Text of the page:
ISTANBUL (Reuters) - The murder of a Turkish newspaper editor, gunned down in broad daylight as he walked to work, shows the risks journalists still face there, Turkey’s journalism association said on Monday.
Cihan Hayirsevener, editor of a regional newspaper in Bandirma in northwest Turkey, was shot by an unidentified gunman on Friday afternoon, in a scene reminiscent of the 2007 killing of Turkish-Armenian writer Hrant Dink, murdered by an ultra-nationalist on an Istanbul street.
“Journalists are neither safe nor free,” said Zafer Atay, secretary-general of the Turkish Journalists Association.
Hayirsevener was the first journalist since Dink to be killed for what he wrote, Atay said, adding that the journalist had received death threats after writing about the detention of people suspected of corruption in a construction tender.
Press freedom in Turkey has come under renewed scrutiny since tension rose last year between Prime Minister Tayyip Erdogan and the country’s largest media group.
Dogan Yayin, which owns a series of prominent newspapers including the daily Hurriyet and broadcaster CNN Turk, faces a record tax fine of $3.3 billion in a case critics say is politically motivated.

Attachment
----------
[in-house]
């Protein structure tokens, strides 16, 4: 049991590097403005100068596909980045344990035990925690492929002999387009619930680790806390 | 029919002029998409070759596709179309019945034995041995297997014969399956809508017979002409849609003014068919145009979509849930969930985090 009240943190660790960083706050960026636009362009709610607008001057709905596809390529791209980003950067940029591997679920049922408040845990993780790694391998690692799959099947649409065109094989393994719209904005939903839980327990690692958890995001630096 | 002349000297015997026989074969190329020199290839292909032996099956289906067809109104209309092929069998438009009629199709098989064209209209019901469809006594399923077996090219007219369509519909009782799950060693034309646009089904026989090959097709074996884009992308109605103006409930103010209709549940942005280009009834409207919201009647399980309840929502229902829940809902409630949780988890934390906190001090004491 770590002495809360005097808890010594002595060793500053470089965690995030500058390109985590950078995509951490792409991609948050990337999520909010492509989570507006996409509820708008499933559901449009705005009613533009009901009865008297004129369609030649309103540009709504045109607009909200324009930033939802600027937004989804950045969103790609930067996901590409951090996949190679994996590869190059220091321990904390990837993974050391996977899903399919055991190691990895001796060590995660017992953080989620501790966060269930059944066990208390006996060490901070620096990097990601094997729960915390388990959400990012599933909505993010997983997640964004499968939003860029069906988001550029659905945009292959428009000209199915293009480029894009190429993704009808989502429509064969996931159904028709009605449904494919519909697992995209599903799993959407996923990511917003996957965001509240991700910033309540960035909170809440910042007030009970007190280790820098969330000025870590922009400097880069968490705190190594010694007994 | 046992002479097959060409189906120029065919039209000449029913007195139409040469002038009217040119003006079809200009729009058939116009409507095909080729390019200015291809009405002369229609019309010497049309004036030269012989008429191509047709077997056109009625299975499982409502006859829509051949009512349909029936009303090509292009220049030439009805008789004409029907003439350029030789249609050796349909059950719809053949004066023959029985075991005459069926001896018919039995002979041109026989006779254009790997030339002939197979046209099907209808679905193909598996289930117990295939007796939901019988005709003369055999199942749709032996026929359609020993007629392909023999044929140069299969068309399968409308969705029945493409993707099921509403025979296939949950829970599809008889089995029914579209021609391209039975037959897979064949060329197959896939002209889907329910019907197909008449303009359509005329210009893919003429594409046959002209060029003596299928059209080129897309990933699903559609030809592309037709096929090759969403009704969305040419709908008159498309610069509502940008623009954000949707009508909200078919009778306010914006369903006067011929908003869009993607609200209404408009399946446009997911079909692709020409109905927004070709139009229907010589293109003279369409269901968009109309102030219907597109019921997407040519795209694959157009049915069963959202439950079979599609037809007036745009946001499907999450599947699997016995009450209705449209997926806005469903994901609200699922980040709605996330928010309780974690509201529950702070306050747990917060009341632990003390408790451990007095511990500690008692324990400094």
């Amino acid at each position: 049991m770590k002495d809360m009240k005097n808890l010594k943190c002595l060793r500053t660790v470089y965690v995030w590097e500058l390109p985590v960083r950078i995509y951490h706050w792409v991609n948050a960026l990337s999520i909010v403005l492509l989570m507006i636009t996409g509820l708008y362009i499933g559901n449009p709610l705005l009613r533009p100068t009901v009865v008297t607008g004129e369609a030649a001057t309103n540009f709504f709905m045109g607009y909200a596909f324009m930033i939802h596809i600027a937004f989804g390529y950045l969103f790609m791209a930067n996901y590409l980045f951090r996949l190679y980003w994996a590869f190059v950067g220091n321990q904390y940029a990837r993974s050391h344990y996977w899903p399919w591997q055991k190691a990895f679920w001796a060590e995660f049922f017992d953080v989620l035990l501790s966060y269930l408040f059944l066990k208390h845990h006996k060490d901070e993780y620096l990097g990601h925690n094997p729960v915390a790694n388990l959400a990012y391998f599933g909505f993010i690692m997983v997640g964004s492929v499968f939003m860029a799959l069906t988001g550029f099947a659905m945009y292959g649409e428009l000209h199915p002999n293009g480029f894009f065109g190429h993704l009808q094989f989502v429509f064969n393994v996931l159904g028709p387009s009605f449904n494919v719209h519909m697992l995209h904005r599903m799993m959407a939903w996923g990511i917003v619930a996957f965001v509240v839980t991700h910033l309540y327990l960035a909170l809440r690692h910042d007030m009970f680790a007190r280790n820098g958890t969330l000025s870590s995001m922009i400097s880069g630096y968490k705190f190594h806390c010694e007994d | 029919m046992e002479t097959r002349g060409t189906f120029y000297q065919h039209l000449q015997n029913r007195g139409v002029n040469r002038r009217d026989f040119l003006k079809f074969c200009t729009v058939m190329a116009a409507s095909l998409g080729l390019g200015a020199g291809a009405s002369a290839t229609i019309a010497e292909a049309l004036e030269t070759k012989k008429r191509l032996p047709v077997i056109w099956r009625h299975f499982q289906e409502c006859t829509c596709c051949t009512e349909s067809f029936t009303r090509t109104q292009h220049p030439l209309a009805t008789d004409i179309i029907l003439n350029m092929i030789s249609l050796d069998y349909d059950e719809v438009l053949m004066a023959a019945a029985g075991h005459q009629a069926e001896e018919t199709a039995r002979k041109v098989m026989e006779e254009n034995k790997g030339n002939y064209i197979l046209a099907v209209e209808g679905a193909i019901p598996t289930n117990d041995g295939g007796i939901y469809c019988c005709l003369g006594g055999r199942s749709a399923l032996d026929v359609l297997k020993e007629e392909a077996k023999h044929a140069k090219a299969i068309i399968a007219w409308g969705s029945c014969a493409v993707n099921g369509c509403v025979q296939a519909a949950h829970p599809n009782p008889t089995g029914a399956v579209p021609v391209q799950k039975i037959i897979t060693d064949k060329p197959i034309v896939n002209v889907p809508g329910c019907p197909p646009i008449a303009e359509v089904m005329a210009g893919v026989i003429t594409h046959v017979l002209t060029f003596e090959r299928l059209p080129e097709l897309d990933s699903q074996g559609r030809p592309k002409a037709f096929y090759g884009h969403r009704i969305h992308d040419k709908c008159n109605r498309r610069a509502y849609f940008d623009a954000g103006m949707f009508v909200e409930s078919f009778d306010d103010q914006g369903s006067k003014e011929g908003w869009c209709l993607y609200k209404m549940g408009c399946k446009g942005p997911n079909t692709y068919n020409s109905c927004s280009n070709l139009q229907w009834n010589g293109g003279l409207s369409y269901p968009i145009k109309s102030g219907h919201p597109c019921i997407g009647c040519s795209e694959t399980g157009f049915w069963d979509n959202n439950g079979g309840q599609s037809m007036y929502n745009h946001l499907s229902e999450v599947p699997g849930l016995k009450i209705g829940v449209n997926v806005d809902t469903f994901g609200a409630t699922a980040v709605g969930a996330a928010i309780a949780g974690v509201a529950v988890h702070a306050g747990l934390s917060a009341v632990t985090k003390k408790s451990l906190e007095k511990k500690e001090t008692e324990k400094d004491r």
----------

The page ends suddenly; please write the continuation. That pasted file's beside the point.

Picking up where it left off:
The government denies this and says Dogan has acted like an opposition party with its critical coverage. Erdogan had earlier urged his supporters not to buy Dogan-owned newspapers.
EU aspirant Turkey has a history of limiting free speech, especially on issues which continue to be seen in some quarters as a threat to the modern Turkish republic.
The European Commission has urged Turkey to do more to protect freedom of expression and the press. Discussion of the mass killings of Armenians by Ottoman Turks in 1915 and political Islam are particularly sensitive.
Reporting by Alexandra Hudson; editing by Robin Pomeroy